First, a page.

Oh for gods’ sake. Evolution: Why Yahweh didn’t do it.

Some videos are worth posting again … and maybe again. And certainly worth re-blogging.

This is for those who either refuse to acknowledge or understand evolution – you know who you are.

Exceptional presentation.

 

 

Ark


7 thoughts on “Oh for gods’ sake. Evolution: Why Yahweh didn’t do it.

  1. He’s well-spoken and sensible. I enjoyed the presentation. Wouldn’t it be interesting to speak with someone like him?

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      1. Haven’t watched the video but your comment rang all sorts of bells. The rudeness and misplaced superiority by You-know-who is really getting out of hand.

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        1. He has become the same as than the churls that cheer him along.
          If I were you I’d simply stop commenting on his blog altogether.
          You can still read the tripe he posts and blog about it. Probably the better option.

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  2. When theists argue their case about evolution, they forget that geology is an integral part of what we know about evolution. The geologic evidence for the age of the Earth is unmistakable and quite honestly you can’t really get the age of the earth from fossils. One can only date the rock around them. So even if there were no fossils at all, we would still know the Earth was 4.6 billion years old. Interestingly though, the age of the Earth was a hard thing to determine without understanding the atom and radioactivity and most physicists and geologists were way off in their calculations. Darwin actually produced the best guess because of how long he thought it would take evolution to produce the diversity of species we had. He guessed between 2-3 billion years. The next closest physicist was at about 100 million. To all scientists credit at that time…to make the leap from 6,000 to 100 million (or even to 20 million another possible age of the Earth derived at that time) is a huge jump mentally.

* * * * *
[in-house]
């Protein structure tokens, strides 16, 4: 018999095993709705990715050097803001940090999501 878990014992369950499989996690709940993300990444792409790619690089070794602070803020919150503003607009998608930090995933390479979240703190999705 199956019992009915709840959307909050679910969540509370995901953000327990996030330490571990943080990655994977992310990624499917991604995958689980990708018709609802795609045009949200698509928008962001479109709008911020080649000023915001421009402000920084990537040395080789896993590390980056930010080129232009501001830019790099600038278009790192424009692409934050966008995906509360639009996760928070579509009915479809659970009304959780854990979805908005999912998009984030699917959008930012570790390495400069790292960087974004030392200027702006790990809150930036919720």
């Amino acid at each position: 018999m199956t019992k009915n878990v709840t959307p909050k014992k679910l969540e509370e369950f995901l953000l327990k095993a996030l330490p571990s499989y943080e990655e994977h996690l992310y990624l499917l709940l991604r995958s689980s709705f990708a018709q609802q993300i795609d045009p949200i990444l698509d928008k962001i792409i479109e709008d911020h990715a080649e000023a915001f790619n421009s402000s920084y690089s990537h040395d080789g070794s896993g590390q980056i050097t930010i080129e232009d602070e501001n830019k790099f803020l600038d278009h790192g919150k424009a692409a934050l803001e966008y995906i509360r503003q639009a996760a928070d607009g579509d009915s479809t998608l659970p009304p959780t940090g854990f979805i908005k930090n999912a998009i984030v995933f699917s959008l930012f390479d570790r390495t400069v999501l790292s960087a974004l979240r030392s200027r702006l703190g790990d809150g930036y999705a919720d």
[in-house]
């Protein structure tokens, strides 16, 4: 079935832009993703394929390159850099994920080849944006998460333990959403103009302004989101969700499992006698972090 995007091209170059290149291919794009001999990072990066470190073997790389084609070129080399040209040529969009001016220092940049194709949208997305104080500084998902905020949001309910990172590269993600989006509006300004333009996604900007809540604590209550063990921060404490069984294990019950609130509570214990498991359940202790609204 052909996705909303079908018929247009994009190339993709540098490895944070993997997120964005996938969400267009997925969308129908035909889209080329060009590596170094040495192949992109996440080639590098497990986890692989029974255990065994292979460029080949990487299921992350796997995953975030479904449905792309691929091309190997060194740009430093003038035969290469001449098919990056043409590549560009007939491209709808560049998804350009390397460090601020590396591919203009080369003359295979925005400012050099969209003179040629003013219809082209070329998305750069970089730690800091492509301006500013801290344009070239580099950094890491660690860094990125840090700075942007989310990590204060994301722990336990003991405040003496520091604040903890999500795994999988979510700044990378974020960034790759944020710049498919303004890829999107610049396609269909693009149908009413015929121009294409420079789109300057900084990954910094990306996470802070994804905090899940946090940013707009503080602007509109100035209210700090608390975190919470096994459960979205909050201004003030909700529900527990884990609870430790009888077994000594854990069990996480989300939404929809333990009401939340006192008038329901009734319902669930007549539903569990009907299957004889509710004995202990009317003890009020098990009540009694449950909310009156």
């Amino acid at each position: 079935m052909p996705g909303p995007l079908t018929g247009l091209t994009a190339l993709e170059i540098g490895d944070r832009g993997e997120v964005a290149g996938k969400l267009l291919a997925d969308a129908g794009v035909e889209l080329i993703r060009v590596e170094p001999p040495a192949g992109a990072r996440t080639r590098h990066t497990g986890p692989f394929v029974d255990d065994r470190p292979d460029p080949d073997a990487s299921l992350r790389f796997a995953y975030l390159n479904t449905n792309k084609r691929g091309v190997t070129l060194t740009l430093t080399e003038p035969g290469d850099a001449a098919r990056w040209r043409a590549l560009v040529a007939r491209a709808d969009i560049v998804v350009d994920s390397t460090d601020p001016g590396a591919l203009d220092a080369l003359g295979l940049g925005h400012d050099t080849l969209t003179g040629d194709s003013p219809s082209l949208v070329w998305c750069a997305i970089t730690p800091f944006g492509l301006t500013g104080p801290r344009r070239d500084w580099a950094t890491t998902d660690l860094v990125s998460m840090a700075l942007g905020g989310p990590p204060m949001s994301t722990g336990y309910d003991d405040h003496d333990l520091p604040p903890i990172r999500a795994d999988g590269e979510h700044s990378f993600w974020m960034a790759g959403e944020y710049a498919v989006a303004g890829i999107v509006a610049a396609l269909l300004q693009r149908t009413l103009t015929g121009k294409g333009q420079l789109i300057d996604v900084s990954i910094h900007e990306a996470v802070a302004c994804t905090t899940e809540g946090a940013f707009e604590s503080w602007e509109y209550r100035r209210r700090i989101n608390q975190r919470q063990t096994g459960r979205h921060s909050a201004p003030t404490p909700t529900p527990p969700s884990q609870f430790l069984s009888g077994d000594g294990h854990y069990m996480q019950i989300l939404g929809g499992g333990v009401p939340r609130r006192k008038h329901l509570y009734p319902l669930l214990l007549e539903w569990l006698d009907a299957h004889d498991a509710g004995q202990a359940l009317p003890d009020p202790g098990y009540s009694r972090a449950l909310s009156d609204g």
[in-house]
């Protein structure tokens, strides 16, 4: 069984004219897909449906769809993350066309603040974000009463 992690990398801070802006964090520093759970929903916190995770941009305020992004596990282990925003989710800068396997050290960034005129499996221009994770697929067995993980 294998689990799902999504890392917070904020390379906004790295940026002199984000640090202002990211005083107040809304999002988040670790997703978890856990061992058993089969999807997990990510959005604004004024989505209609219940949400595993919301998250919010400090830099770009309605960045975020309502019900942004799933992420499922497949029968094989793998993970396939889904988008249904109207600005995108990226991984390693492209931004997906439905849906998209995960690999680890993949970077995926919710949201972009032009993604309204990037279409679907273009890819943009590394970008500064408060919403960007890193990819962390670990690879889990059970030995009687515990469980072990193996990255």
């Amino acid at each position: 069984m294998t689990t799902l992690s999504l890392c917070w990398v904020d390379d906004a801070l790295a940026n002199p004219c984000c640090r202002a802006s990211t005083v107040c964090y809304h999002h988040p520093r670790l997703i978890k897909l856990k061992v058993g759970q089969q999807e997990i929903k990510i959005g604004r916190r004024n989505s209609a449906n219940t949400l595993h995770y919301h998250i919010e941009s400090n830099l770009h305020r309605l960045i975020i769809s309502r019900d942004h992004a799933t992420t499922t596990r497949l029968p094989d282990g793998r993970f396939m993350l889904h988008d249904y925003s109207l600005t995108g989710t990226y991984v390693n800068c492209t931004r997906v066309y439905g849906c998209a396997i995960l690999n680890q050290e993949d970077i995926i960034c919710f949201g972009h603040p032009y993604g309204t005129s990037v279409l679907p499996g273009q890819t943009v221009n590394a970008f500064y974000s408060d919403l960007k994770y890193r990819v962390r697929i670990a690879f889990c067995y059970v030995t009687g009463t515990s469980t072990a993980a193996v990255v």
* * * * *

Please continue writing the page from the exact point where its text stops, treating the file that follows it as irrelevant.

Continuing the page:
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      1. As I’m not a geologist myself, I had to ask my colleague about that and read up on it. In looking at information about it, it doesn’t seem to be much of a dating tool. It would never replace radiometric dating. It’s possible that you could get some crude estimates of let’s say how long a particular reservoir of petroleum took to form. So it might be at best a way for one to say…well the Earth certainly isn’t 6,000 years old, but it’s not good for saying…this reservoir of petroleum was created 100 million years ago. Radiometric dating would be used for that.

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